NewsLocal News


High-pitched barking control device bother neighbors

Device used to stop dogs barking bother neighbors
Posted at 11:22 PM, Feb 02, 2019
and last updated 2019-02-02 23:48:19-05

CAPE CORAL, Fla. — Think of a dog whistle, only it’s used to stop dogs from barking.

These anti-barking devices are sold in pet store, but are not supposed to be heard by the human ear.

Unfortunately for Kelly Maceranka and her neighbor Elaine Cerna, that’s not the case. About two weeks ago, both women started hearing a high-pitched noise every time they let their dogs outside.

“I'm afraid it’s hurting my ears. I don’t know if it is or not,” Cerna said.

A neighbor across from them bought the device to emit the noise of barking.

“If he hears the dogs bark once or twice, you see the back sliding door open up, and every time the dog barks, he hits it,” Maceranka said.

Maceranka and Cerna both received letters in the mail from Lee County Domestic Animal Services a few months ago, later to find out it was the same neighbor filing complaints for “excessive barking”.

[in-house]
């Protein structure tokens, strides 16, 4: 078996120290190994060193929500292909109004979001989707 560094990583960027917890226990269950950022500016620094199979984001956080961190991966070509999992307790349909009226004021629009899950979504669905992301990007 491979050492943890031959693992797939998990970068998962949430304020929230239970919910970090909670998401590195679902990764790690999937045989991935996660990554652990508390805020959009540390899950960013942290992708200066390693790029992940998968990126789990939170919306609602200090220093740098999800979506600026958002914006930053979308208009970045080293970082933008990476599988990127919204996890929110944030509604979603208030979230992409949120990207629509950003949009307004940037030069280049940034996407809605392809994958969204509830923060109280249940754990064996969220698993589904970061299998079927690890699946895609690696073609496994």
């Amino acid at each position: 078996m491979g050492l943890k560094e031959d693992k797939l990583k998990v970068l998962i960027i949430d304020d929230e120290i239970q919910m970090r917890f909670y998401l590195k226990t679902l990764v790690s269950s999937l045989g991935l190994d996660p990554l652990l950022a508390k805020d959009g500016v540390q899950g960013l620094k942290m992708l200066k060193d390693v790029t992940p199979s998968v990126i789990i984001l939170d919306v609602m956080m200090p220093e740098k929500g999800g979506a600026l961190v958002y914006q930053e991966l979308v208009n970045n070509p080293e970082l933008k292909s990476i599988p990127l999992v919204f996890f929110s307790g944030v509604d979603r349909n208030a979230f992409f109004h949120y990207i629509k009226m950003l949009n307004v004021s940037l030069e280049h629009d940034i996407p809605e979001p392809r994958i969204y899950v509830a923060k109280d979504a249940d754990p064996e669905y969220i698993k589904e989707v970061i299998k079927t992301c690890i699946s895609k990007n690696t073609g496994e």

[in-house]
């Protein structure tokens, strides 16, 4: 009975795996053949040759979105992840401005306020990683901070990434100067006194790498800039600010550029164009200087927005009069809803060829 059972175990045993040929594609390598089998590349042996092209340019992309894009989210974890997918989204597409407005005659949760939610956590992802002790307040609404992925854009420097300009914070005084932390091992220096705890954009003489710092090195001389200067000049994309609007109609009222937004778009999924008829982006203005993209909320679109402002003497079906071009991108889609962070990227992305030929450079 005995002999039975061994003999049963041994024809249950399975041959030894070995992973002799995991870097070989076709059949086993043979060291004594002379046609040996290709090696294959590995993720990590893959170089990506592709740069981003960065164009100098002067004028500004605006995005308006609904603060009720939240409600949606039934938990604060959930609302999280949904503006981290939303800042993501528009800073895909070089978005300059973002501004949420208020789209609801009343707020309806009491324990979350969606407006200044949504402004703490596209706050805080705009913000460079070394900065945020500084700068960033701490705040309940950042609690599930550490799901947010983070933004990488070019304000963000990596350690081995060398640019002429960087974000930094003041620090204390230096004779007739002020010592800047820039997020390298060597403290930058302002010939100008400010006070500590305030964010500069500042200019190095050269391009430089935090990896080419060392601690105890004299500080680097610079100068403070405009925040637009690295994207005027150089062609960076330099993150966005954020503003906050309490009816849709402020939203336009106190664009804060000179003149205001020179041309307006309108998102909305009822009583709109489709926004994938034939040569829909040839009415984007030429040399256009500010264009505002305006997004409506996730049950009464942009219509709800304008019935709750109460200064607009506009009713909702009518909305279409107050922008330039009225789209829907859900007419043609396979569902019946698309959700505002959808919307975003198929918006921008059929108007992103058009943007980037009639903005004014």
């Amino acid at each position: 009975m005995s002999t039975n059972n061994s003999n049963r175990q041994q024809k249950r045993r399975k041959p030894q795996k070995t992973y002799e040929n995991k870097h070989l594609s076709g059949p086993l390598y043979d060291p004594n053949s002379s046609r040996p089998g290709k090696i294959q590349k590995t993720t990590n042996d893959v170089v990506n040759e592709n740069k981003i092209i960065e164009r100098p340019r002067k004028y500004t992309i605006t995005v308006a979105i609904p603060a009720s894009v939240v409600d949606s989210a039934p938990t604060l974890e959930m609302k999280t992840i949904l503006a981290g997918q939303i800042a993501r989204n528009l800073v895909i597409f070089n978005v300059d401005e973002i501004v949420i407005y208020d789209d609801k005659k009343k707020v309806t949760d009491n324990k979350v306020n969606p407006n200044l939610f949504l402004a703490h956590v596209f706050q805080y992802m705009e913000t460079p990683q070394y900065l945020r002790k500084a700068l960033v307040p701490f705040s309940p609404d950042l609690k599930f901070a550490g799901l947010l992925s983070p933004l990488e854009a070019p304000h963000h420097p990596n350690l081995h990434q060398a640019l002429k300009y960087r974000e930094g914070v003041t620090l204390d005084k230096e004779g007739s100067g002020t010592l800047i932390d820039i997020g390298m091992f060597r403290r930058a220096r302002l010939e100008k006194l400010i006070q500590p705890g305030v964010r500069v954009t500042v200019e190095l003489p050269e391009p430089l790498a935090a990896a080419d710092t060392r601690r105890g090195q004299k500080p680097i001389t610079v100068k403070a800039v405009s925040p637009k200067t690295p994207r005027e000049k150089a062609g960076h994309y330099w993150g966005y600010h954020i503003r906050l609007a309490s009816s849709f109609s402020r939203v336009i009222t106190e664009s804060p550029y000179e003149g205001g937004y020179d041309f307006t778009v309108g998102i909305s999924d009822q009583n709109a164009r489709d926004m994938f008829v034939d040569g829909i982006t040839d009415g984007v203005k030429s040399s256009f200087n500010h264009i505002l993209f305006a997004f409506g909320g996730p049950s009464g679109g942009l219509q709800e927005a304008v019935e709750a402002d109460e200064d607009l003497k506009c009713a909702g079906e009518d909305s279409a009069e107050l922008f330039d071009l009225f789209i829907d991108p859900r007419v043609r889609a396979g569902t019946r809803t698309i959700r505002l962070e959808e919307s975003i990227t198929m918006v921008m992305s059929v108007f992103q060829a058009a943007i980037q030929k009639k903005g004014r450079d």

The neighbor, who says his first name is Bob, did not want to go on record but compared it to living next-door to a dog kennel. He says a solution would be for Maceranka and Cerna to build a privacy fence to deter the noise.

Most of the neighbors said Maceranka’s and Cerna’s dogs are not barking excessively.

“I mean it’s like something normal. It’s not like they bark the whole day,” said Onisha Kozora, a neighbor on the street.

Pet stores like Petco sell these devices. A manufacturer said they are harmful to people or dogs and comply with Federal Communication Commission standards.

When filing a complaint, Lee County Domestic Animal Services requires each complainant to have 15 minutes of video evidence and must provide a sworn statement.

Below is a list that constitutes noise issues in Cape Coral:

  • Noises that annoy, disturb, injure or endanger are prohibited
  • Noise levels: 7:00 a.m.-10:00 p.m.: 66 decibels; similar to Vacuum cleaner
  • 10 p.m.-7:00 a.m.: 60 decibels; close to conversation at a restaurant